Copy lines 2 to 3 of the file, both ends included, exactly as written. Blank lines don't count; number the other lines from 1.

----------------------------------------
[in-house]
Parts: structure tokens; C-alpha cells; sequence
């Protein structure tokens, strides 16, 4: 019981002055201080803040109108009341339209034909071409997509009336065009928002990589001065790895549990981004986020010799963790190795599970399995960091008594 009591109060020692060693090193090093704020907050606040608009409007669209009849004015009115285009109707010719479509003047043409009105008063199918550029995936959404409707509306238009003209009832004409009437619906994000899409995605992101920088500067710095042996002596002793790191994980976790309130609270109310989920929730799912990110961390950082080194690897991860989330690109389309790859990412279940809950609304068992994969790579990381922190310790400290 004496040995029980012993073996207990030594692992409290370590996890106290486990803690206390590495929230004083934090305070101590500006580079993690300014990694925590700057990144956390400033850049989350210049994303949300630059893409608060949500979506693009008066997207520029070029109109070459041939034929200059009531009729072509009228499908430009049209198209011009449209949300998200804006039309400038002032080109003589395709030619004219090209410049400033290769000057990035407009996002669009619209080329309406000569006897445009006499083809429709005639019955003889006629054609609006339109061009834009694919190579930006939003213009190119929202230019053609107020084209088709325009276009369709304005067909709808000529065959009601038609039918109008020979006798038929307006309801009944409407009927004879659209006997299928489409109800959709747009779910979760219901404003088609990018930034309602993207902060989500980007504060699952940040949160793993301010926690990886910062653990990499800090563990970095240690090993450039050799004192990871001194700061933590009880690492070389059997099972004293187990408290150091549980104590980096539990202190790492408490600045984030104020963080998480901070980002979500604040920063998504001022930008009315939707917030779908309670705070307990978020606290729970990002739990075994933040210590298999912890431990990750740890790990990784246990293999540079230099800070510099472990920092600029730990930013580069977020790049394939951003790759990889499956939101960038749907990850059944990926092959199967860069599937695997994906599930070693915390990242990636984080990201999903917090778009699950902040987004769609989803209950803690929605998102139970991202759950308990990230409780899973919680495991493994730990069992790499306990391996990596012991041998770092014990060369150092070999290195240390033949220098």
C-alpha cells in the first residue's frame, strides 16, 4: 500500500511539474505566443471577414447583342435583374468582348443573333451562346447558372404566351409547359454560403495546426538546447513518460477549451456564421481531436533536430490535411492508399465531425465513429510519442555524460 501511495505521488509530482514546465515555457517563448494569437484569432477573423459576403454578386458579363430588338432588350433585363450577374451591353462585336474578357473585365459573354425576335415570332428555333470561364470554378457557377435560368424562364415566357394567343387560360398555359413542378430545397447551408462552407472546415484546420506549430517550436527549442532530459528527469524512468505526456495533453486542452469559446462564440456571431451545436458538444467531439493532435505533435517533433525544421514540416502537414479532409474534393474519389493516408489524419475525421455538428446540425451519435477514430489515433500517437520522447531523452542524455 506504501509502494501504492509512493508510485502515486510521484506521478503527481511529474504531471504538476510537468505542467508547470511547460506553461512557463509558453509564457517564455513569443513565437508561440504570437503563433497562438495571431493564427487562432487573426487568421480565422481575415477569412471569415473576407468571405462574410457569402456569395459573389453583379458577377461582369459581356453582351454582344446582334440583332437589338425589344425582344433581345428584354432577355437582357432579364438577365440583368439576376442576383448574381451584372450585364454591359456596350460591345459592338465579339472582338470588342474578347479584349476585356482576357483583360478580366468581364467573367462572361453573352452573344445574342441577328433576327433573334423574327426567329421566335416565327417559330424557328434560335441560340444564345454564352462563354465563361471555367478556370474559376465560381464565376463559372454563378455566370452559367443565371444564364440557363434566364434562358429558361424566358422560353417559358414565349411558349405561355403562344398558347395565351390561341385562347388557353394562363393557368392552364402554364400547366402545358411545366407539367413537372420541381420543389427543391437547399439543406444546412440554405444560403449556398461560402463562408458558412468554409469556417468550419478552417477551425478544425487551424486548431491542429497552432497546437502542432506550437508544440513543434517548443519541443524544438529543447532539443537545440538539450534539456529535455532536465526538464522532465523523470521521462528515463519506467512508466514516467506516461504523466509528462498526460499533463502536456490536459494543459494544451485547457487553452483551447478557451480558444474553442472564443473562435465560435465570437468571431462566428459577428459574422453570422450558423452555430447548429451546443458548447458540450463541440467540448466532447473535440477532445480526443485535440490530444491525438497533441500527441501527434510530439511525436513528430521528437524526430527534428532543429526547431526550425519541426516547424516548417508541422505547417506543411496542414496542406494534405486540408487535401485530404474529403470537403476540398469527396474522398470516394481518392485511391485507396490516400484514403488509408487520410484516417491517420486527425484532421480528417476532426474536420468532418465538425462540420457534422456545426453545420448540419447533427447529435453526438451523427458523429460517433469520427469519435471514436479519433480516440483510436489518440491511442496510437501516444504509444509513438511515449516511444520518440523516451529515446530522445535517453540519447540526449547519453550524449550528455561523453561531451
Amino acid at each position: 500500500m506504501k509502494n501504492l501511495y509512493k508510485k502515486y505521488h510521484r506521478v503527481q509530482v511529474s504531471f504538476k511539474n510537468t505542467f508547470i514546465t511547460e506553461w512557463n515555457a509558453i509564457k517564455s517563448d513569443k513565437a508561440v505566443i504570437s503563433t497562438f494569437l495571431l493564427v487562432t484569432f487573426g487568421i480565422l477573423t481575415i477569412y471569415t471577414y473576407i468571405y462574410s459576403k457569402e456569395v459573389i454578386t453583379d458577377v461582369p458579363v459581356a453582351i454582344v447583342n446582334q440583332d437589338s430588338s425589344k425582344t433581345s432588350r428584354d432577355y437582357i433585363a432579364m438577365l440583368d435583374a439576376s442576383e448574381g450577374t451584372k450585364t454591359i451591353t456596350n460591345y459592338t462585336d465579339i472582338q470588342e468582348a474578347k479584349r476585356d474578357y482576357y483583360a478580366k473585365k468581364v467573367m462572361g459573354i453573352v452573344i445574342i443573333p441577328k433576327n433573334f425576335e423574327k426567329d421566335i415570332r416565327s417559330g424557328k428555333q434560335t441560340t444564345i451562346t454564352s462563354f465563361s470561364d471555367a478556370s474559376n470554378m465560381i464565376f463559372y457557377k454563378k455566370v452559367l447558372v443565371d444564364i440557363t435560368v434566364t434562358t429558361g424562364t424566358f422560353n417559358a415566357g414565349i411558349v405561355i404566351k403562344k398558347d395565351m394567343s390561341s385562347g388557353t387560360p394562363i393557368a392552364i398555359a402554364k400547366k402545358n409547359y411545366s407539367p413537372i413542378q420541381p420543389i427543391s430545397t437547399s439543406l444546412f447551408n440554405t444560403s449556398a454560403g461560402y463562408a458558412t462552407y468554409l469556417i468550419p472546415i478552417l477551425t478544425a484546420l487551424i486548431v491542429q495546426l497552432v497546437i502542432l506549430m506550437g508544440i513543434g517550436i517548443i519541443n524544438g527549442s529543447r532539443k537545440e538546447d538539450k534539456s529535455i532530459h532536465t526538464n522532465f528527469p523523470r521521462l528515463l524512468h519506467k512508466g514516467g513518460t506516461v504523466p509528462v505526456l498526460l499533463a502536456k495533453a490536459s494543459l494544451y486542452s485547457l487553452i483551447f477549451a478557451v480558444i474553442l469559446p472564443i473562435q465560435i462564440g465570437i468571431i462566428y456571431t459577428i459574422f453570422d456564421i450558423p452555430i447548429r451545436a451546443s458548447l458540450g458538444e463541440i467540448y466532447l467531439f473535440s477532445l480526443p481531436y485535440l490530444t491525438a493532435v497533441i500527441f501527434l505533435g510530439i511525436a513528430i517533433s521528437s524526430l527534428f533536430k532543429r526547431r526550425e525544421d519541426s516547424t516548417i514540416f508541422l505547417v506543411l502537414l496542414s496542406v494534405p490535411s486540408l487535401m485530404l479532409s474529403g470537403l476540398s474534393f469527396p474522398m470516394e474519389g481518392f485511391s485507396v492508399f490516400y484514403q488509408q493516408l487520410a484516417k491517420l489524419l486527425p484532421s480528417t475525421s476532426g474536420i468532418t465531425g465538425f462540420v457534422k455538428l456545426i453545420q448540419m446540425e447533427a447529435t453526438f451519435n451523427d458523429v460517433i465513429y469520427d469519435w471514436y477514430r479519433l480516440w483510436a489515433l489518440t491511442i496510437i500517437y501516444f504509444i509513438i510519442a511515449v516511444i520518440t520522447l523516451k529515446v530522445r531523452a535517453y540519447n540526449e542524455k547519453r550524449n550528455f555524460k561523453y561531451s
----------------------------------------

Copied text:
Parts: structure tokens; C-alpha cells; sequence
């Protein structure tokens, strides 16, 4: 019981002055201080803040109108009341339209034909071409997509009336065009928002990589001065790895549990981004986020010799963790190795599970399995960091008594 009591109060020692060693090193090093704020907050606040608009409007669209009849004015009115285009109707010719479509003047043409009105008063199918550029995936959404409707509306238009003209009832004409009437619906994000899409995605992101920088500067710095042996002596002793790191994980976790309130609270109310989920929730799912990110961390950082080194690897991860989330690109389309790859990412279940809950609304068992994969790579990381922190310790400290 004496040995029980012993073996207990030594692992409290370590996890106290486990803690206390590495929230004083934090305070101590500006580079993690300014990694925590700057990144956390400033850049989350210049994303949300630059893409608060949500979506693009008066997207520029070029109109070459041939034929200059009531009729072509009228499908430009049209198209011009449209949300998200804006039309400038002032080109003589395709030619004219090209410049400033290769000057990035407009996002669009619209080329309406000569006897445009006499083809429709005639019955003889006629054609609006339109061009834009694919190579930006939003213009190119929202230019053609107020084209088709325009276009369709304005067909709808000529065959009601038609039918109008020979006798038929307006309801009944409407009927004879659209006997299928489409109800959709747009779910979760219901404003088609990018930034309602993207902060989500980007504060699952940040949160793993301010926690990886910062653990990499800090563990970095240690090993450039050799004192990871001194700061933590009880690492070389059997099972004293187990408290150091549980104590980096539990202190790492408490600045984030104020963080998480901070980002979500604040920063998504001022930008009315939707917030779908309670705070307990978020606290729970990002739990075994933040210590298999912890431990990750740890790990990784246990293999540079230099800070510099472990920092600029730990930013580069977020790049394939951003790759990889499956939101960038749907990850059944990926092959199967860069599937695997994906599930070693915390990242990636984080990201999903917090778009699950902040987004769609989803209950803690929605998102139970991202759950308990990230409780899973919680495991493994730990069992790499306990391996990596012991041998770092014990060369150092070999290195240390033949220098």